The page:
Owen Yalandja Wiki,Biography, Net Worth

Owen Yalandja is a 60-years-old Australian Artist from the Australia. his estimated net worth is $1 Million to $5 Million Approx. Jump into read his life Facts, Wikipedia and biographies Details

Owen Yalandja Biography – Wiki

According to the wiki and biography of Owen Yalandja was born on 1962 in Australia. let’s check out the Owen’s personal and public life facts, Wikipedia, bio, spouse, net worth, and career details.

Fast Facts You Need To Know


While he is best known for his carvings on the kurrajob tree, Yalandja has also painted yawkyawks on eucalyptus barks and hollow-log coffins (known as lorrkkon). Lorrkkon hold human skeletal remains, not the entire body, and are made for both commercial art reasons as well as ceremonial reasons. When made for the art market, the artist is able to choose what to paint on the hollow-logs, making them more like painted sculptures, carvings, or three-dimensional bark art. Yalandja created lorrkkon for art market, painting the log with the same technique he created for the scales of the yawkyawks. This pattern itself does not hold sacred meaning, thus is it considered “outside” and “non-representational; however, any clan member or person with knowedlge of Kuninjku customs will understand that this design represents the scales of the yawkyawk spirit. One example of this kind of lorrkkin is his Ndalkodjek Yawkyawk made in 2017 (157.5 cm).


Since 2014, Yalandja has lived at the Barrihdjowkkeng outstation which was established by his father, close to the yawkyawk site.


Yalandja’s work is held in most significant Australian collections as well as the British Museum, the Hood Museum and the Kluge-Ruhe Aboriginal Art Collection of the University of Virginia. In 2009 he was selected for the inaugural Australian Indigenous Art Triennial at the National Gallery of Australia, and he is a five-time finalist in the National Aboriginal and Torres Strait Islander Art Awards.


While greatly inspired by his father’s technique, Yalandja and his brother made the carvings larger to better represent the spirits. Within his collection at the Art Gallery in New South Wales, Yalandja’s figures range from 227 cm to 285 cm (7.5 ft to 9.3 ft). Another defining feature of the yawkyawk is the scales; in order to depict these scales, Yalandja would paint the scales in arc-like shapes. For example, this technique can be seen used in combination with his father’s classic dot technique in one of his 2001 Yawkyawk pieces, as seen in the Art Gallery of New South Wales. In 1990, he introduced a new ‘V’-like technique to better indicate the yawkyawk’s individual scales, giving the figure a more watery, “scaly sheen.” This technique can be seen in his 1999 Yawkyawk figure, also shown in the Art Gallery of New South Wales. Yalandja recalls learning from his father the dot decoration technique for scales, but he says he likes to make the yawkyawk figures “according to [his] own individual ideas… this style is [his] own, no one else does them like this.” Yalandja’s innovative design helps to show the spiritual power of these figures, in a similar manner to the way the traditional rarrk (cross-hatching) style of bark art was meant to do.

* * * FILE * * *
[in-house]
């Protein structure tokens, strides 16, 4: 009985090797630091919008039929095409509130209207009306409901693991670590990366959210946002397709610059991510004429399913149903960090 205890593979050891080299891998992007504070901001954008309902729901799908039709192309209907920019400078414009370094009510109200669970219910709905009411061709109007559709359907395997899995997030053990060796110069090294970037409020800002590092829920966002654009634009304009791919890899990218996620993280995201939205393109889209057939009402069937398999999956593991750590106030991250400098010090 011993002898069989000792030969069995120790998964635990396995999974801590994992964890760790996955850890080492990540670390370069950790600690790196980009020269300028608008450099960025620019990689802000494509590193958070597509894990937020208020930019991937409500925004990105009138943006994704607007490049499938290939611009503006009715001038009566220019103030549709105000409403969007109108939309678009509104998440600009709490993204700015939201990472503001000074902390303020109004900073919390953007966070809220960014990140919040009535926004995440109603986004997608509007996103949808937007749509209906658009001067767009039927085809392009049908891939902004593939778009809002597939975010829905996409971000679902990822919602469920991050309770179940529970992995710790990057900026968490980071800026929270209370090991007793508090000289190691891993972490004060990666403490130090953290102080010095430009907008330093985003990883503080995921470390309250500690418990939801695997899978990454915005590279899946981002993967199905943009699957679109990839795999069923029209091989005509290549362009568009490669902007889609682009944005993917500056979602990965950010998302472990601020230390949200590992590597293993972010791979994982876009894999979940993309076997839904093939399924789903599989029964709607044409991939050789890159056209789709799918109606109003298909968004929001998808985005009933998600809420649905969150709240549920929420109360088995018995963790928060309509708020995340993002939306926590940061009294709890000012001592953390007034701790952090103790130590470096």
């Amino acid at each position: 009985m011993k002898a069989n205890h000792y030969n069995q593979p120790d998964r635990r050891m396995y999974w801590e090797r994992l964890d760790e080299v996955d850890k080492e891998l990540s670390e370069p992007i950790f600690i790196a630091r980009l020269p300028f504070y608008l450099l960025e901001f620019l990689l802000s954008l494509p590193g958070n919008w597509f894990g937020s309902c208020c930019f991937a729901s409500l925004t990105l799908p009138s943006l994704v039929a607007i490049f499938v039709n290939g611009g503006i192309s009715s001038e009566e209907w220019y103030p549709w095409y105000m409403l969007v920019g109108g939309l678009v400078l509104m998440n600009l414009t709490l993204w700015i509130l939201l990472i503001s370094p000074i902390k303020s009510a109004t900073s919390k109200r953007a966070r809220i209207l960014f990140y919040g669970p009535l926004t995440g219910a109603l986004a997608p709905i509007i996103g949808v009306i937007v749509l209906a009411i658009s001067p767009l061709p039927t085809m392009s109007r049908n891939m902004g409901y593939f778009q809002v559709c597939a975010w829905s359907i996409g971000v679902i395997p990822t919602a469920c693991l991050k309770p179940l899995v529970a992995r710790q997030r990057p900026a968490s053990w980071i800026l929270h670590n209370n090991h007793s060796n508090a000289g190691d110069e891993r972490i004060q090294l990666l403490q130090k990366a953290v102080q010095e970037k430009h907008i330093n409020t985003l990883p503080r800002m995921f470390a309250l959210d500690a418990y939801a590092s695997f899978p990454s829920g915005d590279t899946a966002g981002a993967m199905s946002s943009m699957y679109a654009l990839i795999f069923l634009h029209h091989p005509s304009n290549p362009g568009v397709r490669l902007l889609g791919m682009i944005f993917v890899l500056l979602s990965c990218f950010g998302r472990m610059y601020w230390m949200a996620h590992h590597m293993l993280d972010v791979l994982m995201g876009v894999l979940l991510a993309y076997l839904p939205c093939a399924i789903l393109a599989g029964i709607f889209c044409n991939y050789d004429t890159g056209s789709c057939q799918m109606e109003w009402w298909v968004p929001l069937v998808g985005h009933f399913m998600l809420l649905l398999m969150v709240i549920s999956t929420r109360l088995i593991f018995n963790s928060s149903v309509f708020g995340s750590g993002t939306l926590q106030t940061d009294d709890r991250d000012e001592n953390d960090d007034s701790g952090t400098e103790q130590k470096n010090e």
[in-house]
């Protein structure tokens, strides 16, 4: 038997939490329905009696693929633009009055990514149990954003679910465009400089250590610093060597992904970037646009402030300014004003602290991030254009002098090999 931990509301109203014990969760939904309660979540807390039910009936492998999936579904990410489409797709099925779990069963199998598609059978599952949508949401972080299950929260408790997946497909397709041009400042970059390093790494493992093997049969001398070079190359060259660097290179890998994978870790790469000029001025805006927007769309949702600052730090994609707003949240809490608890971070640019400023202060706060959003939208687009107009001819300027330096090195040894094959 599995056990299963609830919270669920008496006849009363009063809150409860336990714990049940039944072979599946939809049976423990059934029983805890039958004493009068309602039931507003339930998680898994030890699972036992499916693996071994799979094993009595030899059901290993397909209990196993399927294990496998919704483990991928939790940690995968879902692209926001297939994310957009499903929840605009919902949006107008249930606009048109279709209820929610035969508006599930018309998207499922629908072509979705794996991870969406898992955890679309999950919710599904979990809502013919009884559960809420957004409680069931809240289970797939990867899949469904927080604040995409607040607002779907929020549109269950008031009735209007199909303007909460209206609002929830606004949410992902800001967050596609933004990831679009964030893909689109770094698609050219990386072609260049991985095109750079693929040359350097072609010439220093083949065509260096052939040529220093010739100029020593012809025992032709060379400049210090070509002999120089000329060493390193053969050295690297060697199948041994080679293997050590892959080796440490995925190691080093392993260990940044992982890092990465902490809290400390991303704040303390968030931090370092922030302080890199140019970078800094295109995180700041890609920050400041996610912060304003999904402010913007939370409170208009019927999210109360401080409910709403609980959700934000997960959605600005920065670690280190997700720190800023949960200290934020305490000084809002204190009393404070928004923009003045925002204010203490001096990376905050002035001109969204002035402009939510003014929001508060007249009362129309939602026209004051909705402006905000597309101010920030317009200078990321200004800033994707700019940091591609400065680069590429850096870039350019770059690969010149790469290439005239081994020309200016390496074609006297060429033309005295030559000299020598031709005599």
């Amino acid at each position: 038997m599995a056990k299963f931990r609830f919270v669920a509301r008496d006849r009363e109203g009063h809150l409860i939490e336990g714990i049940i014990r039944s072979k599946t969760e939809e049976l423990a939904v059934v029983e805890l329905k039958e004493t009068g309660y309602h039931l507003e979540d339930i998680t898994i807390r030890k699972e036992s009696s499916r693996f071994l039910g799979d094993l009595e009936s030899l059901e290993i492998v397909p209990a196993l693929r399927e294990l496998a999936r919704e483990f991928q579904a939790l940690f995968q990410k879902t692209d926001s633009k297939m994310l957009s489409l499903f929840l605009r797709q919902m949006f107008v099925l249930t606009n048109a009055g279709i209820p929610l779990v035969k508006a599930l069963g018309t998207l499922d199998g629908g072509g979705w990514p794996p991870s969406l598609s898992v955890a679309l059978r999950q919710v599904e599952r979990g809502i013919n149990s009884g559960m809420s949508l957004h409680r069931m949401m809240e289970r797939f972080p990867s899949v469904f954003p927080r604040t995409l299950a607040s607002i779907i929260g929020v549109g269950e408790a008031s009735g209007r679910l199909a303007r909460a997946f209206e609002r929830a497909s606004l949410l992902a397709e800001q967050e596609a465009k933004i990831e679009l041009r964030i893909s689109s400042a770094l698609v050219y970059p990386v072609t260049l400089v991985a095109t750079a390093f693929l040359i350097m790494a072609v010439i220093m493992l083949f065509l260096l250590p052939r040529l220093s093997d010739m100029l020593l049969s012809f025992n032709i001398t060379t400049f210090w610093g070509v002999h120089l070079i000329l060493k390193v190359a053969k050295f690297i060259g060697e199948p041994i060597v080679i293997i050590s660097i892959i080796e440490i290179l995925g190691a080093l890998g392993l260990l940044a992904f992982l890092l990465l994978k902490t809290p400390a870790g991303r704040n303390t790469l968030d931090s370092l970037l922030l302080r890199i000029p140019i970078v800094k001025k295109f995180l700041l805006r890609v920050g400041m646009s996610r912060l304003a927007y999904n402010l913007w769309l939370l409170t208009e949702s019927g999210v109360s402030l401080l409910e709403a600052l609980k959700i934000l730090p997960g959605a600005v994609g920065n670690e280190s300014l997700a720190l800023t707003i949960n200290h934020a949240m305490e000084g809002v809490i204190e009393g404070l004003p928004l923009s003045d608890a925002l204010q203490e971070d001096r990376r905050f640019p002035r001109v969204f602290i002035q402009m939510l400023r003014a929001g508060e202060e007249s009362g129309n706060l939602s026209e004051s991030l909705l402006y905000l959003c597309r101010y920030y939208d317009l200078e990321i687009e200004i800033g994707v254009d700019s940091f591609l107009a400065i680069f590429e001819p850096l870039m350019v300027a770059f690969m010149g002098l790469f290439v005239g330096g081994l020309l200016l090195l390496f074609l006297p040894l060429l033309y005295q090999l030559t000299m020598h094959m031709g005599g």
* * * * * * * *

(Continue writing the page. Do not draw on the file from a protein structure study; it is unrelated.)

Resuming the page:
Another example of Yalandja’s innovation is his frequently-used black-coloured background. His father was known for a red painted background, and while some of Yalandja’s figures use this background colour(such as the 2001 Yawkyawk), he is well-known for his black background figures (such as his 1999 Yawkyawk pieces). Both the red and black paint are created from natural earth pigments, but the black is more unique whereas the red is more traditional. When looking at the black background figures, they appear richer, with the scale features more clearly contrasted. The increased size, new scale techniques, and black backgrounds are all examples of Yalandja’s artistic innovation and creativity.